Reconciliation and Its Resentments: The Suppression of Justice and Truth Recovery in Germany, Northern Ireland, and Western Balkans

    Project: Research project

    Project Details


    In his seminal work, Civilisation and Its Discontents (1930), Sigmund Freud challenges the near-universal espousal of civilisation (die Kultur) as a virtue and social process, while ignoring the great costs and sacrifices that such a project demands. The over- suppression of deep-seated human needs renders the otherwise humanity-serving endeavour a source of unnecessary suffering for those who “fail” to be civilised. The “discontent” (das Unbehagen) or dissatisfaction with such a condition is thus expressed as an earnest call for the reform of civilisation.

    In the past three decades or so, there has also been a sustained effort to promote “reconciliation” among historical enemies around the globe, not the least by the European Union, whose self-identity as a peacebuilder and model reconciler in regional conflicts has been buttressed by the Nobel Peace Prize of 2012. Yet, there has also been growing resentment among those – not the least within Europe itself – directly affected by the project of reconciliation, whose needs for justice and for truth have time and again been sacrificed in the name of peace and mercy. Like the “uncivilised”, the unreconciled are subject to social pressure to let go or to feel the guilt imposed upon them for “blocking” society from moving forward. As they say in Northern Ireland, “Reconciliation is a dirty word” (McEvoy et al. 2006).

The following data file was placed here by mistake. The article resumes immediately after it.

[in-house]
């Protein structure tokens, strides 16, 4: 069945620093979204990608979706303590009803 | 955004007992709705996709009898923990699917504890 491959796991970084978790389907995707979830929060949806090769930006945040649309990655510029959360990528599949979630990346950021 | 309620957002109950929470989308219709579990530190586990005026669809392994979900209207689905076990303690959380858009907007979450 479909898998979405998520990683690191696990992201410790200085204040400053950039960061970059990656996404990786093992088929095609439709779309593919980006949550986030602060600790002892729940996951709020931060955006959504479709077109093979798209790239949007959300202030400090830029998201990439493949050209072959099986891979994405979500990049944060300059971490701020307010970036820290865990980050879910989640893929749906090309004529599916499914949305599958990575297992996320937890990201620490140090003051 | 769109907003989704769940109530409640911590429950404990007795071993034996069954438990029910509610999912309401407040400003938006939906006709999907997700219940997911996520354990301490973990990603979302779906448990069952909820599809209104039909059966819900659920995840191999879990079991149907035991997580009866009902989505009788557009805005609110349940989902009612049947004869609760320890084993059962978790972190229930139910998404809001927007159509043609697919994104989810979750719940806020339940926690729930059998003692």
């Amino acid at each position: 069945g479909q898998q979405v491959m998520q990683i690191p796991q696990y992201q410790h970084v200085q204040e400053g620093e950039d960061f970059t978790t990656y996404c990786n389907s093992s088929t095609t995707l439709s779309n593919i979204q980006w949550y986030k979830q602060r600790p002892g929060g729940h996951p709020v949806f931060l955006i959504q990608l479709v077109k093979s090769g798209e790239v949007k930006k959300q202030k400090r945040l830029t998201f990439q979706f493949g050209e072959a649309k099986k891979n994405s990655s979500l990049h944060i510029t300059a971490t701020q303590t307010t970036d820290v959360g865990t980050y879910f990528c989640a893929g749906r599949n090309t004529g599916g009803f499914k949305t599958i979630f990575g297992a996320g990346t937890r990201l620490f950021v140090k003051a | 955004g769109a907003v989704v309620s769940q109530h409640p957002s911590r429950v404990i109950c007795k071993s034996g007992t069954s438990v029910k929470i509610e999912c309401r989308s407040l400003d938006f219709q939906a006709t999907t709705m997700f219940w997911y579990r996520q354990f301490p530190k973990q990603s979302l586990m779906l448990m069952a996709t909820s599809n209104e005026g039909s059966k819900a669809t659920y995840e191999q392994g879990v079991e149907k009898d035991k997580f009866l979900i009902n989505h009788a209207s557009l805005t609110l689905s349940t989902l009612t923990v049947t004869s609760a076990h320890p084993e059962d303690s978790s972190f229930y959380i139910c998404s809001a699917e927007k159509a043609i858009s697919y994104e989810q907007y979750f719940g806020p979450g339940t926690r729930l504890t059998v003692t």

Such discontents and resentments with regard to political reconciliation and their sources are the subject of the proposed four-year project. Built upon its principal investigator’s previous and ongoing work on “coming to terms with the past” in different regional contexts, the project takes seriously the lingering “resentments” and “nasty unreconcilability” (Améry 1966: 115) of victims and survivors of atrocities committed in Europe in the last century. It investigates the nature of such resentments at political reconciliation in selected post-conflict European cases. Using process tracing and triangulated comparative historical analysis, the project examines the cases of reunified Germany, post-accord Northern Ireland and the disintegrated former Yugoslavia to theorise on “premature reconciliation” and “false reconciliation” as the twin mutations of the otherwise commendable enterprise that are responsible for lingering resentments of victims and survivors of past atrocities.

    In terms of impact beyond academic outputs (e.g. in International Journal of Transitional Justice, Journal of Peace Research), the project endeavours to contribute to the discussion on “reconciliation” in Hong Kong where the abuse and misuse of the concept have likewise aroused reservation (Shen 2020).
    Effective start/end date1/01/2331/12/26


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